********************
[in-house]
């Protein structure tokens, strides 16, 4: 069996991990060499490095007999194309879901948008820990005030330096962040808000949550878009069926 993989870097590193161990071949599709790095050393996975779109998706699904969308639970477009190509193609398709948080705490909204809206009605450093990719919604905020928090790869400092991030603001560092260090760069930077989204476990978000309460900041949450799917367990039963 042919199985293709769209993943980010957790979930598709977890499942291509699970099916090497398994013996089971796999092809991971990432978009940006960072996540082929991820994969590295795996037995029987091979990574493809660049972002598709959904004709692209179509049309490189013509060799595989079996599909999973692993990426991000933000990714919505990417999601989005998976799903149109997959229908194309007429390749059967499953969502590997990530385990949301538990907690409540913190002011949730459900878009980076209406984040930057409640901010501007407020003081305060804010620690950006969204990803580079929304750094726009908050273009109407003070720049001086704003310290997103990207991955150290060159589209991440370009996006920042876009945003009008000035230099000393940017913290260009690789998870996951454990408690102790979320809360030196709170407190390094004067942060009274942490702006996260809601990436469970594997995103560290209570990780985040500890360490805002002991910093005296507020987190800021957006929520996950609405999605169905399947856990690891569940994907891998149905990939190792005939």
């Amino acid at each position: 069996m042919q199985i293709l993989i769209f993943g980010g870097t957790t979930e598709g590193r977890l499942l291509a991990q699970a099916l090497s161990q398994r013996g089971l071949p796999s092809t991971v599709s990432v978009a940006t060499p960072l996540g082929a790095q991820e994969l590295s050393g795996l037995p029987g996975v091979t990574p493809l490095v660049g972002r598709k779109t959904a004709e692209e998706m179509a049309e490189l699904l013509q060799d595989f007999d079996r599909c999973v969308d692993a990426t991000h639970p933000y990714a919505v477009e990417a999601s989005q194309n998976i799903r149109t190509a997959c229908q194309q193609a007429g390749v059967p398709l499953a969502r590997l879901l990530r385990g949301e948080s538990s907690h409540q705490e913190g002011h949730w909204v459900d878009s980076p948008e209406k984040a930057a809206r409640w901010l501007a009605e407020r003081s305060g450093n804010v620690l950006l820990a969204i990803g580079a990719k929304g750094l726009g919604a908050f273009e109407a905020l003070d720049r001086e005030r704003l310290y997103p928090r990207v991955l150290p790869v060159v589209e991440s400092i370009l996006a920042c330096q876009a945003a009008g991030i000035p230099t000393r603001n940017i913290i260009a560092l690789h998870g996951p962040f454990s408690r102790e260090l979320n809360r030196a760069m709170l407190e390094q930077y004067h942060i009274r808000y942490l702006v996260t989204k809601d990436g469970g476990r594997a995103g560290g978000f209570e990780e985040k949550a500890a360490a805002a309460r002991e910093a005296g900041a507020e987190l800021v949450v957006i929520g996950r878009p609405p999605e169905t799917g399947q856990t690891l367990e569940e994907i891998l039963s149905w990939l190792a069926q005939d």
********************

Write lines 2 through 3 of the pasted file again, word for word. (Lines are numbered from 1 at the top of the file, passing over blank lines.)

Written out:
């Protein structure tokens, strides 16, 4: 069996991990060499490095007999194309879901948008820990005030330096962040808000949550878009069926 993989870097590193161990071949599709790095050393996975779109998706699904969308639970477009190509193609398709948080705490909204809206009605450093990719919604905020928090790869400092991030603001560092260090760069930077989204476990978000309460900041949450799917367990039963 042919199985293709769209993943980010957790979930598709977890499942291509699970099916090497398994013996089971796999092809991971990432978009940006960072996540082929991820994969590295795996037995029987091979990574493809660049972002598709959904004709692209179509049309490189013509060799595989079996599909999973692993990426991000933000990714919505990417999601989005998976799903149109997959229908194309007429390749059967499953969502590997990530385990949301538990907690409540913190002011949730459900878009980076209406984040930057409640901010501007407020003081305060804010620690950006969204990803580079929304750094726009908050273009109407003070720049001086704003310290997103990207991955150290060159589209991440370009996006920042876009945003009008000035230099000393940017913290260009690789998870996951454990408690102790979320809360030196709170407190390094004067942060009274942490702006996260809601990436469970594997995103560290209570990780985040500890360490805002002991910093005296507020987190800021957006929520996950609405999605169905399947856990690891569940994907891998149905990939190792005939």
């Amino acid at each position: 069996m042919q199985i293709l993989i769209f993943g980010g870097t957790t979930e598709g590193r977890l499942l291509a991990q699970a099916l090497s161990q398994r013996g089971l071949p796999s092809t991971v599709s990432v978009a940006t060499p960072l996540g082929a790095q991820e994969l590295s050393g795996l037995p029987g996975v091979t990574p493809l490095v660049g972002r598709k779109t959904a004709e692209e998706m179509a049309e490189l699904l013509q060799d595989f007999d079996r599909c999973v969308d692993a990426t991000h639970p933000y990714a919505v477009e990417a999601s989005q194309n998976i799903r149109t190509a997959c229908q194309q193609a007429g390749v059967p398709l499953a969502r590997l879901l990530r385990g949301e948080s538990s907690h409540q705490e913190g002011h949730w909204v459900d878009s980076p948008e209406k984040a930057a809206r409640w901010l501007a009605e407020r003081s305060g450093n804010v620690l950006l820990a969204i990803g580079a990719k929304g750094l726009g919604a908050f273009e109407a905020l003070d720049r001086e005030r704003l310290y997103p928090r990207v991955l150290p790869v060159v589209e991440s400092i370009l996006a920042c330096q876009a945003a009008g991030i000035p230099t000393r603001n940017i913290i260009a560092l690789h998870g996951p962040f454990s408690r102790e260090l979320n809360r030196a760069m709170l407190e390094q930077y004067h942060i009274r808000y942490l702006v996260t989204k809601d990436g469970g476990r594997a995103g560290g978000f209570e990780e985040k949550a500890a360490a805002a309460r002991e910093a005296g900041a507020e987190l800021v949450v957006i929520g996950r878009p609405p999605e169905t799917g399947q856990t690891l367990e569940e994907i891998l039963s149905w990939l190792a069926q005939d």